Over the recent years as I've focused more on technical climbing than backpacking adventures, my SLR has become too cumbersome and expensive for the fast-and-light approach. But my purely automatic point-and-shoot climbing camera is a bit inadequate for capturing wider angles, morning and evening light, and various creatures and plants along the way. Since I adventure in such cool places, it is important to me to have an adequate camera. The Sony Cyber-shot RX100 has been a great option. It is my default camera for any hike or overnight trip. Like my ELPH 160, I have the RX100 set up so that it clips to my harness and can be taken up a technical climb. The RX100 is heavier and bulkier (and pricier) than the ELPH 160, but it does take better photos, so if the coolness of the area I am climbing in warrants the better quality of the RX100 over its additional weight, I take the RX100 on a climb.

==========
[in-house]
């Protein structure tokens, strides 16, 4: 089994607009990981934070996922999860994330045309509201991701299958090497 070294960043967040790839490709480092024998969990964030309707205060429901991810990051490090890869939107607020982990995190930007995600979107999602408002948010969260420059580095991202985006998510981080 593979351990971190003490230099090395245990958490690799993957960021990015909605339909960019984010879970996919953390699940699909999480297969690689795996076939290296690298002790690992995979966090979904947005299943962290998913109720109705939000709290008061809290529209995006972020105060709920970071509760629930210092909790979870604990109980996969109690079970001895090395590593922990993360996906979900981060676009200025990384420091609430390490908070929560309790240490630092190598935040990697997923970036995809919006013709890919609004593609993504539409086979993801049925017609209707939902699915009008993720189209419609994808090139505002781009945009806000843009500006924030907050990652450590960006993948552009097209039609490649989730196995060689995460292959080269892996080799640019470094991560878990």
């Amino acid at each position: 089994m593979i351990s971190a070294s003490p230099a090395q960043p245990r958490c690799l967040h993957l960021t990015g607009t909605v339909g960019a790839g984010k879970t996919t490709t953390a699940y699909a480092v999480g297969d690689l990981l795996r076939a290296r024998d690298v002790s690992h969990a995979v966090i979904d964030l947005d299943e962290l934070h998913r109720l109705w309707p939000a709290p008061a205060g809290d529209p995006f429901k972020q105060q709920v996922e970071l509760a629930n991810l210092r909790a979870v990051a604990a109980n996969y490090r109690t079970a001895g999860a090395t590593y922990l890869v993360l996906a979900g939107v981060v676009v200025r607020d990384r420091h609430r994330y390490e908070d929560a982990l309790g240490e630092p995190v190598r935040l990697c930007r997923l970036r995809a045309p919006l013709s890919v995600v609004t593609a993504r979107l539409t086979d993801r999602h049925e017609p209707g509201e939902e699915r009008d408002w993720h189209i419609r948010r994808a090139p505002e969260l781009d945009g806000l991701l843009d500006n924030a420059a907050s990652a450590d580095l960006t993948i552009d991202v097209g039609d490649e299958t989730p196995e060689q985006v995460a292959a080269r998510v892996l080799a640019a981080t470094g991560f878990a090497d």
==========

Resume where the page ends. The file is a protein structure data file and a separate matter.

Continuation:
SLR: Canon 7D Digital SLR (18.0 MP) (Feb 2012-present)
This is a great body to support my line up of Canon Lenses (10-22mm wide angle, 24-105mm zoom, 400mm telephoto, 100mm macro). Right now, with climbing as my focus and my compact digital camera documenting my adventures, my SLR doesn't see much use. Every spring I do pull it out to do some bird photography. Interests and time allocations in life ebb and flow, and someday I am sure I will pick up my SLR again with gusto. I still have aspirations of doing another major birding roadtrip.
For a full list of all of the cameras and lenses I have owned, their specifications, as well as a summary of the weight of my camera setup, see the following page:
Some of my publications
A list of my climbing- and photography-related publications.